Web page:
Turning to Google and interactive diagnostic apps for answers concerning your eye condition raises concerns because it can lead you to wrongly diagnose your symptoms and start the wrong treatment or delay the right treatment. Inaccurate/delayed diagnosis and treatment of some eye conditions (for instance glaucoma and eye infections) can lead to vision loss.
Is Google, however, that bad for seeking information on an eye condition? In my opinion, it isn’t. It all depends on how you use it.
If you have an eye condition, especially a chronic one, having correct knowledge about the condition and applying it is important for maintaining/improving your vision. This knowledge can be acquired through Google if sought the right way.
Here are some tips on how to use Google to your advantage:
- At the onset, use it as an information-gathering tool and not a diagnostic tool: If you have eye symptoms you are concerned enough to Google, understand that what you find may not be reliable or conclusive. Therefore, you should never draw conclusions based on the information you get. Just read about your symptoms and note down the questions to ask your eye doctor. This can help you become more informed and able to actively participate in your care at your eye doctor’s office.
- After diagnosis, use it as a learning tool: Google can be helpful for learning and understanding your condition better after you have gotten a proper diagnosis from your eye doctor. In this case, you know exactly what your eye condition is and so your search will be more focused. Also, you will not be reading to discern what may be wrong. Instead you will be reading to learn and understand your condition better. Knowledge gained in the process can help you embrace your condition, cope with it and manage it better.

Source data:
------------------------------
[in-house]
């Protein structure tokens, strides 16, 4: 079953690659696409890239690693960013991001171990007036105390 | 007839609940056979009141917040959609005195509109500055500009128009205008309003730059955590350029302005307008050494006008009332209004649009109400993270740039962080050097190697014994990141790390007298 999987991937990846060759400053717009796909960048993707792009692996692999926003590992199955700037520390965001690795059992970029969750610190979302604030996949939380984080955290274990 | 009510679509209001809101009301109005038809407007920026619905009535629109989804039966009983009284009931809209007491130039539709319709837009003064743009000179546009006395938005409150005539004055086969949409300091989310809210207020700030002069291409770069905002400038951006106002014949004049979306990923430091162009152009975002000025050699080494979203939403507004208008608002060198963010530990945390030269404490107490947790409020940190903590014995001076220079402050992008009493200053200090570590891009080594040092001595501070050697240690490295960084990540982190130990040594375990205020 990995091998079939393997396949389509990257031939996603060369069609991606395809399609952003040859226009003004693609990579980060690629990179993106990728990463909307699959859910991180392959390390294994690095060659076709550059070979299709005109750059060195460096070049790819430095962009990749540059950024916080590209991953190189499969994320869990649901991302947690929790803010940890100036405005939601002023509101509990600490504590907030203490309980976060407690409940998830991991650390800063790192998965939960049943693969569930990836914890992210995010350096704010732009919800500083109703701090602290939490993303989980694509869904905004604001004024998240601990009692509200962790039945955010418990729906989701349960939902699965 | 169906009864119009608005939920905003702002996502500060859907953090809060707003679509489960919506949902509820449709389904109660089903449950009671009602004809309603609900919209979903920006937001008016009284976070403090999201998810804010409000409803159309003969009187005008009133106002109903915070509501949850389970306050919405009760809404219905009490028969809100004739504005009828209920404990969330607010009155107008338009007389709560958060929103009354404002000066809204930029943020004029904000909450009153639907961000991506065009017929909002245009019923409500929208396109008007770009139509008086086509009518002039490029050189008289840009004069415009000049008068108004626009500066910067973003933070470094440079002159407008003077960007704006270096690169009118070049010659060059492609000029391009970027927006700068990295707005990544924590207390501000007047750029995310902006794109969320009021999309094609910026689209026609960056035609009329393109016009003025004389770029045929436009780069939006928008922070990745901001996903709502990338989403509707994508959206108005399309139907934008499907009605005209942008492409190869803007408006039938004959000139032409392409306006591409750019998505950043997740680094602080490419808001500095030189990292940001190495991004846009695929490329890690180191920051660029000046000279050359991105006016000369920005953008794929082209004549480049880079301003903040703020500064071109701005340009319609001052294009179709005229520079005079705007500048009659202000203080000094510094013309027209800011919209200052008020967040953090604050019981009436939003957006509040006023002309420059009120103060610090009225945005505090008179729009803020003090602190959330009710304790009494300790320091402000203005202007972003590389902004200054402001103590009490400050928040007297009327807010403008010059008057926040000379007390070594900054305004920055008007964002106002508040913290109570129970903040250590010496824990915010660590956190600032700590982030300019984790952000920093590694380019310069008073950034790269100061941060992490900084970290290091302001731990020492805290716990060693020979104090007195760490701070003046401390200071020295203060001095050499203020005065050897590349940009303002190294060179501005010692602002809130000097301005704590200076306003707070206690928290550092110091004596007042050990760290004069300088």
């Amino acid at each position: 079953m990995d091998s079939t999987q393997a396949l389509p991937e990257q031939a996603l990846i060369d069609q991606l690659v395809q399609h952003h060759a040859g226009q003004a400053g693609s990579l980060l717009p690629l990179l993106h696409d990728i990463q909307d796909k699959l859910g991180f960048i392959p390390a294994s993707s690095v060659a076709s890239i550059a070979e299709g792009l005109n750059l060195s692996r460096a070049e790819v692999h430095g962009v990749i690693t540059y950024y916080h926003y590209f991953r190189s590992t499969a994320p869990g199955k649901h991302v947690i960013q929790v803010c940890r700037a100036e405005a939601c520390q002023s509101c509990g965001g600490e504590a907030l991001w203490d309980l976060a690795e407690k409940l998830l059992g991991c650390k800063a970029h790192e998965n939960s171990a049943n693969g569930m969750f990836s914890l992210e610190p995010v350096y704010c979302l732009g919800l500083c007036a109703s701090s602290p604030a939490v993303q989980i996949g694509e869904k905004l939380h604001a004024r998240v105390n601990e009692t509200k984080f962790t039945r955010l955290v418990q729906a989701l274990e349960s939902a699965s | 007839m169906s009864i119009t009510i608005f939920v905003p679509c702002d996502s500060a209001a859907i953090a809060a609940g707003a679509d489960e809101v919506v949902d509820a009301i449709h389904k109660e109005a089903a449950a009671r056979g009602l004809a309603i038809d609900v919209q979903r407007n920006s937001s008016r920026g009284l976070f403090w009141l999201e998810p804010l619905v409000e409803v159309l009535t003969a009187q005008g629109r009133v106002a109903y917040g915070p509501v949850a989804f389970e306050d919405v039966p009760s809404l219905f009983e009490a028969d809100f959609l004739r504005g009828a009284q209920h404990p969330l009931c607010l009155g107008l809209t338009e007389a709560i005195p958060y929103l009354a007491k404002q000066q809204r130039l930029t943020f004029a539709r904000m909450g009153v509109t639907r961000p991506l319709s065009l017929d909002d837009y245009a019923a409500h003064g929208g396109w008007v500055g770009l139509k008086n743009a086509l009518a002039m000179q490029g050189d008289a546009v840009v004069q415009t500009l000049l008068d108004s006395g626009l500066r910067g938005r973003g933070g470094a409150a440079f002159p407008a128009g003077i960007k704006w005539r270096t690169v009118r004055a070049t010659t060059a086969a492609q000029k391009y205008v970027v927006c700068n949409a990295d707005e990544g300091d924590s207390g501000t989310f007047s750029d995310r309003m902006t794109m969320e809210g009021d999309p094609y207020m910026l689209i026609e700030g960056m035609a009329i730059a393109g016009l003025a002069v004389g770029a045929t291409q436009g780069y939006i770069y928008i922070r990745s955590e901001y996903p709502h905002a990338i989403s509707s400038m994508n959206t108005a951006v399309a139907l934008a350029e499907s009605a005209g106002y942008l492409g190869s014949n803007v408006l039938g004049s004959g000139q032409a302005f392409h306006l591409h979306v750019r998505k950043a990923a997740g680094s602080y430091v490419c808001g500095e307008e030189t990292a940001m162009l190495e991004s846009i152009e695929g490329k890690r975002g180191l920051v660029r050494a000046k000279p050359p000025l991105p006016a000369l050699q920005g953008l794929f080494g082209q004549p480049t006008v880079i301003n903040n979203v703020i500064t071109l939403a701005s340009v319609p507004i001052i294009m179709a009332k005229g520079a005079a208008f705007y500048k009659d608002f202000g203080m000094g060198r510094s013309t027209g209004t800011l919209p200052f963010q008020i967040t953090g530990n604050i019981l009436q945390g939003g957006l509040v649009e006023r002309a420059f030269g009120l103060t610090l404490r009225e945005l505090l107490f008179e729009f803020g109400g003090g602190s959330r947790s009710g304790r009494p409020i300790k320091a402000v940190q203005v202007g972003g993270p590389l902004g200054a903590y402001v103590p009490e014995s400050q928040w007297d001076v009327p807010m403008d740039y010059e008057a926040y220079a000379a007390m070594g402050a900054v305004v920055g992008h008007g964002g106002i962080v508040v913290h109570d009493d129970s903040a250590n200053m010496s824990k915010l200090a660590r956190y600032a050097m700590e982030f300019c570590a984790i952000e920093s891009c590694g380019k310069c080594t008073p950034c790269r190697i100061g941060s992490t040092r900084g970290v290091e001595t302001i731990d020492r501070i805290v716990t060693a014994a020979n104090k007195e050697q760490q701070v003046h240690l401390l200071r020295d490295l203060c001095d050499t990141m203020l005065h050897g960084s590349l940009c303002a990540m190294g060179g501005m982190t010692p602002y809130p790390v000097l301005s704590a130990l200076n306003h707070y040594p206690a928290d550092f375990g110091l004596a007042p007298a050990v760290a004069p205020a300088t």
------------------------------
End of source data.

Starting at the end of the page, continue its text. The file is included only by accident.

- Read only information from reputable sources: The internet makes it easy for anyone to publish anything. So, while Google Search can retrieve a lot of information, some of them are from sources that cannot be trusted. Some have been put up for commercial purposes and may be misleading. Others may be biased towards individual and organizational experiences and preferences that may not be the same as yours. So do your due diligence to get the right information. Examples of sources you can go to include database of peer-reviewed research studies, websites of eye care professionals and associations, non-profit websites
- Find additional information to back up what you found: As mentioned in point 3 above, some information sources may be reputable but biased due to their own experiences and preferences. It is therefore a good idea to search for more information from other reputable sources to back up what you found. If you find two reputable sources contradicting themselves, you may want to search some more or ask your eye doctor who understands the peculiarities of your eye condition and so is better informed to guide you.